A lesson poorly learned

Over the past few weeks students in the American Falls School District have been preparing for the ISAT tests and that preparation has left me with a very bad taste for our education system.

As a child I remember the Iowa Basic Skills Test. It was a standardized test much like the ISAT. As students we were told the test was used to measure how much we had learned since the last time we were tested.

There was no run-up, no last minute push to reach a specific page in the textbook. It was usually a surprise. We would come to school as usual and our teachers would explain we would be doing something a little bit different as they handed out Scantron sheets, test booklets and the universally famous No. 2 pencil.

A few weeks after the Iowa Basic Skills Tests were administered a result sheet would be sent home so our parents could see a breakdown of our progress. That was the end of the story; work harder on the low areas.

I learned a great deal from the Iowa Basic Skills Test. I learned that math was a weak area for me. I learned that I am very strong in the language areas. I learned that tests were not scary.

In our house we have two students that took the ISAT this year, and what a marked difference. Over the past few weeks our fifth grader has cried, pouted, screamed, yelled and talked about faking illness to avoid the test.

In that same time our third grader has viewed the ISAT as an excuse to get what he wants. He can’t do the dishes because he has extra ISAT homework. He can’t go to bed on time because he has to do extra ISAT homework. Mind you he cannot produce the work sheets when told to do his homework.

Kids will be kids, as the saying goes, but I believe there is an underlying problem that goes beyond kids trying to weasel their way out of a chore or bedtime.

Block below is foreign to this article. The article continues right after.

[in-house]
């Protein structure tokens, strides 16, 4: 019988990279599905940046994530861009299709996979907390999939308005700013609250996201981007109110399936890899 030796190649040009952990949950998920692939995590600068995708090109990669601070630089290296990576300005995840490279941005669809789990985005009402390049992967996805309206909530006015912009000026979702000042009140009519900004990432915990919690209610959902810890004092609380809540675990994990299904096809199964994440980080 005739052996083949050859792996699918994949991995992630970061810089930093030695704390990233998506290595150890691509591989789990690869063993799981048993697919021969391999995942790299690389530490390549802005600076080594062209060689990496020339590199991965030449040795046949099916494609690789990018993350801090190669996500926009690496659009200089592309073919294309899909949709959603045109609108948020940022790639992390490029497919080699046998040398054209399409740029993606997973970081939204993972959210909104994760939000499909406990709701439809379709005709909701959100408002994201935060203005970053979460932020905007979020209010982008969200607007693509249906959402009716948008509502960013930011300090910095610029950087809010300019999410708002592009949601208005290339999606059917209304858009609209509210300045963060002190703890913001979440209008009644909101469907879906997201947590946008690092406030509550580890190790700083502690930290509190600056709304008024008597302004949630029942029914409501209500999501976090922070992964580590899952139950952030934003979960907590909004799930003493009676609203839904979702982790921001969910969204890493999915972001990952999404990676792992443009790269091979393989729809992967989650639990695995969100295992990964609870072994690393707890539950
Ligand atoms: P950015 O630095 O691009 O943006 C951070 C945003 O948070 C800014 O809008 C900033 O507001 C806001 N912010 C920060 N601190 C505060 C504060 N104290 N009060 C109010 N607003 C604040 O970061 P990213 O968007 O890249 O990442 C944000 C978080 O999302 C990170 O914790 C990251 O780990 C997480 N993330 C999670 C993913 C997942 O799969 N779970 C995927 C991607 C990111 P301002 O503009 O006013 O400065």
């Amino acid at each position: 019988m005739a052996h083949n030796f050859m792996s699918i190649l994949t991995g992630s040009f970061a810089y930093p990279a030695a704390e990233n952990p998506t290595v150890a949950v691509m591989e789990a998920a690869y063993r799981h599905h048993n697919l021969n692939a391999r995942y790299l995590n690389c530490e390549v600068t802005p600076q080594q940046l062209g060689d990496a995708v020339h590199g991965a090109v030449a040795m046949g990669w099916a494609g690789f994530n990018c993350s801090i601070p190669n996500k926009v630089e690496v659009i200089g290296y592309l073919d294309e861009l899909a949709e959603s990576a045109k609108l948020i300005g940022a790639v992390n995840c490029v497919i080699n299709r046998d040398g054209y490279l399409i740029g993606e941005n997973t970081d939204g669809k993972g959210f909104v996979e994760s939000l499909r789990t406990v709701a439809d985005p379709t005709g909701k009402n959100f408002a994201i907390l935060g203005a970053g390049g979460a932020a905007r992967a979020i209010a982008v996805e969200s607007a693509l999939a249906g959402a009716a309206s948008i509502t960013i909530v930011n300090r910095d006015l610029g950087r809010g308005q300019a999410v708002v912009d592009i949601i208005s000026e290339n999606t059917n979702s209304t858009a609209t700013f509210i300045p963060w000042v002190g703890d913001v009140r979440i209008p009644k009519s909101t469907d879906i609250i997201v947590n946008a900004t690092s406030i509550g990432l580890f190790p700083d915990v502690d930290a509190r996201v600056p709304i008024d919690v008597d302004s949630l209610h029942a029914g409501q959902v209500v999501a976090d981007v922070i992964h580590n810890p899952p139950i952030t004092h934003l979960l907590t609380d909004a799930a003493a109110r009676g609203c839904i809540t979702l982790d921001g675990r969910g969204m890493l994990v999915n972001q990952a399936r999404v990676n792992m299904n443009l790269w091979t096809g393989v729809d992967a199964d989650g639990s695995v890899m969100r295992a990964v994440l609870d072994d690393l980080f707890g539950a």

In order to reach a specific spot in the text books prior to the ISAT our fifth grader has been struggling to accomplish two lessons a day. Two lessons that are the most non-sequitur lessons ever assembled. One day a page of adding fractions followed by a page of geometry, the next day it was long division and word problems, followed up the next day by a work sheet that asked her to fill in a multiplication chart.

As I wrote at the beginning of this column I am not strong in math, but I have been out of high school for 15 years, I have worked a variety of jobs, so I feel I have a decent grasp on what types of math an adult encounters on a regular basis. I also know that our fifth grader learns mathematical concepts much in the same way I do. I regularly have to perform basic math functions (addition, subtraction, multiplication and division). I routinely use fractions and have to convert, reduce, add and subtract fractions. I use geometry at least twice a day.

I did not learn these concepts by skipping around. It was repeated use that planted these necessary skills in my brain.

The new trend nationally in education conversations is to refer to students as clients or customers. I believe this view cheapens the educational experience, but okay let’s look at it that way for a moment.

If you were to buy a fridge that kept your food cold and your frozen items frozen, but it made so much noise it kept your whole family awake at night, would you keep it? What would you have to say to a customer service representative if they told you there was nothing that could be done to remedy the problem because the appliance was technically doing what it was designed to do?

Technically speaking our fifth grader is being taught the things she needs to know, but I was struck by how ineffective the customer service she is receiving truly is when I was helping her with a math problem that involved the fraction one fourth.